Thus the project of setting up the Committee of Ministers of Foreign Affairs failed again at the beginning of 1970, yet the Soviet leadership did not give up the idea. In the four years between 1970 and 1974 they came back to the plan again and again  and finally, with persistent efforts, they managed to persuade Romania to agree to the establishment of CMFA at the 1974 April meeting of PCC. Official decision on the establishment of CMFA was made at the Bucharest meeting of PCC in 1976 and the first meeting of the new body took place in Moscow in May 1977.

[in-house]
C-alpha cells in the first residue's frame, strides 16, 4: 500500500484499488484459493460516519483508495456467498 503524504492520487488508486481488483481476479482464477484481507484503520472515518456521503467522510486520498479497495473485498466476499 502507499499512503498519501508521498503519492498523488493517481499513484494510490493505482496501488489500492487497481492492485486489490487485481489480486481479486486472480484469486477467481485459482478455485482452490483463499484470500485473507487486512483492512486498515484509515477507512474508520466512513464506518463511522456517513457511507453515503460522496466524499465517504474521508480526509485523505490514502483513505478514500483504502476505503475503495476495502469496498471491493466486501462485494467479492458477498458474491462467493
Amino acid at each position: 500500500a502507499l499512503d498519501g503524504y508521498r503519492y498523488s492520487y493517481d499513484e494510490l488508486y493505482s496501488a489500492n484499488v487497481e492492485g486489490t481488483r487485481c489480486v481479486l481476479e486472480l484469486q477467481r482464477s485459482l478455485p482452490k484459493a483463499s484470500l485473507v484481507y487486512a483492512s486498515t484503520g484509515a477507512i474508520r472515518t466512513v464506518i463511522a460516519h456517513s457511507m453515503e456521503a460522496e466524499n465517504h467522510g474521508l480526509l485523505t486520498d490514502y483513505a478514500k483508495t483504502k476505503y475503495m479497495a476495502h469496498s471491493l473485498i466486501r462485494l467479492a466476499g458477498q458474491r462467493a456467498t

The Main Characteristics of the Collection of Meetings of Deputy Foreign Ministers
Role and Function
“The role of the meetings of the deputy foreign ministers is obscure.”  This is how Neil Fodor characterized this Warsaw Pact forum in 1990 based on having publicly available information of 17 such meetings. The once top secret records of the 40 meetings published in this collection shed much new light on the role and the function of this series of meetings in the foreign policy coordination mechanism of the Warsaw Pact. True, further research is needed to prepare a comprehensive analysis on this field, but the basic functions of this forum can be identified with considerable certainty.